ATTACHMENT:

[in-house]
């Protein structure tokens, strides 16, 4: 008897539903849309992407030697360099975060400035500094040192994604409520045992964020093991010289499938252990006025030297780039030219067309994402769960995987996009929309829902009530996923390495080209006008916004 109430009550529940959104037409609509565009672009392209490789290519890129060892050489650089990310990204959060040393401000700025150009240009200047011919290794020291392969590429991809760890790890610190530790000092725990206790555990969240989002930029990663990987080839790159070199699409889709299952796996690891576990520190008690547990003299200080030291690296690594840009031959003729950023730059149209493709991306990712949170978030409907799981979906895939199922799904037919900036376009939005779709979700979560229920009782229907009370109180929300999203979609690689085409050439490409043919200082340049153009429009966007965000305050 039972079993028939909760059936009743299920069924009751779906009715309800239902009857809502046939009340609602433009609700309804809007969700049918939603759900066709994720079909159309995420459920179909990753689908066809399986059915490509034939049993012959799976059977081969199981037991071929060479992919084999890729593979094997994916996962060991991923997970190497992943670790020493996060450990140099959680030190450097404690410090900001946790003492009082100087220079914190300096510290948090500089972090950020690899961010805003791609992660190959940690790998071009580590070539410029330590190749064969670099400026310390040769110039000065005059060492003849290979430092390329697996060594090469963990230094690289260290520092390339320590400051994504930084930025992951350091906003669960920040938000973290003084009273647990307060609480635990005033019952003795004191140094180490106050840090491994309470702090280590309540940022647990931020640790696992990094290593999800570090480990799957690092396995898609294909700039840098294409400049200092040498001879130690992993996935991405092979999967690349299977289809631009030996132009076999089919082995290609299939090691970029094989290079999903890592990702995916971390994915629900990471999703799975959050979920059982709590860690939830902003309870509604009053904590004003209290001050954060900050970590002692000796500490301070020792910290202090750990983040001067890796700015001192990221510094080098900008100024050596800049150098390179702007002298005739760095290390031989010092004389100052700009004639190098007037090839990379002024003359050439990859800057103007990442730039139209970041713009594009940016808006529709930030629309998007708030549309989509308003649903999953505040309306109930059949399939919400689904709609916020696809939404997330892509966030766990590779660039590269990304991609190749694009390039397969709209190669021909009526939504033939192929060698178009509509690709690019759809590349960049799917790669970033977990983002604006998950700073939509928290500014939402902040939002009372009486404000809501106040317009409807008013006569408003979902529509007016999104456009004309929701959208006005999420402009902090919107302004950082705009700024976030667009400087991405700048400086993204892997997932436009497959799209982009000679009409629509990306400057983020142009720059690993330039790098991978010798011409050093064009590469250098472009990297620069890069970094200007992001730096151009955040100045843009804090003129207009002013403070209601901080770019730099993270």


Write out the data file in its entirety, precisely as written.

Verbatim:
[in-house]
């Protein structure tokens, strides 16, 4: 008897539903849309992407030697360099975060400035500094040192994604409520045992964020093991010289499938252990006025030297780039030219067309994402769960995987996009929309829902009530996923390495080209006008916004 109430009550529940959104037409609509565009672009392209490789290519890129060892050489650089990310990204959060040393401000700025150009240009200047011919290794020291392969590429991809760890790890610190530790000092725990206790555990969240989002930029990663990987080839790159070199699409889709299952796996690891576990520190008690547990003299200080030291690296690594840009031959003729950023730059149209493709991306990712949170978030409907799981979906895939199922799904037919900036376009939005779709979700979560229920009782229907009370109180929300999203979609690689085409050439490409043919200082340049153009429009966007965000305050 039972079993028939909760059936009743299920069924009751779906009715309800239902009857809502046939009340609602433009609700309804809007969700049918939603759900066709994720079909159309995420459920179909990753689908066809399986059915490509034939049993012959799976059977081969199981037991071929060479992919084999890729593979094997994916996962060991991923997970190497992943670790020493996060450990140099959680030190450097404690410090900001946790003492009082100087220079914190300096510290948090500089972090950020690899961010805003791609992660190959940690790998071009580590070539410029330590190749064969670099400026310390040769110039000065005059060492003849290979430092390329697996060594090469963990230094690289260290520092390339320590400051994504930084930025992951350091906003669960920040938000973290003084009273647990307060609480635990005033019952003795004191140094180490106050840090491994309470702090280590309540940022647990931020640790696992990094290593999800570090480990799957690092396995898609294909700039840098294409400049200092040498001879130690992993996935991405092979999967690349299977289809631009030996132009076999089919082995290609299939090691970029094989290079999903890592990702995916971390994915629900990471999703799975959050979920059982709590860690939830902003309870509604009053904590004003209290001050954060900050970590002692000796500490301070020792910290202090750990983040001067890796700015001192990221510094080098900008100024050596800049150098390179702007002298005739760095290390031989010092004389100052700009004639190098007037090839990379002024003359050439990859800057103007990442730039139209970041713009594009940016808006529709930030629309998007708030549309989509308003649903999953505040309306109930059949399939919400689904709609916020696809939404997330892509966030766990590779660039590269990304991609190749694009390039397969709209190669021909009526939504033939192929060698178009509509690709690019759809590349960049799917790669970033977990983002604006998950700073939509928290500014939402902040939002009372009486404000809501106040317009409807008013006569408003979902529509007016999104456009004309929701959208006005999420402009902090919107302004950082705009700024976030667009400087991405700048400086993204892997997932436009497959799209982009000679009409629509990306400057983020142009720059690993330039790098991978010798011409050093064009590469250098472009990297620069890069970094200007992001730096151009955040100045843009804090003129207009002013403070209601901080770019730099993270």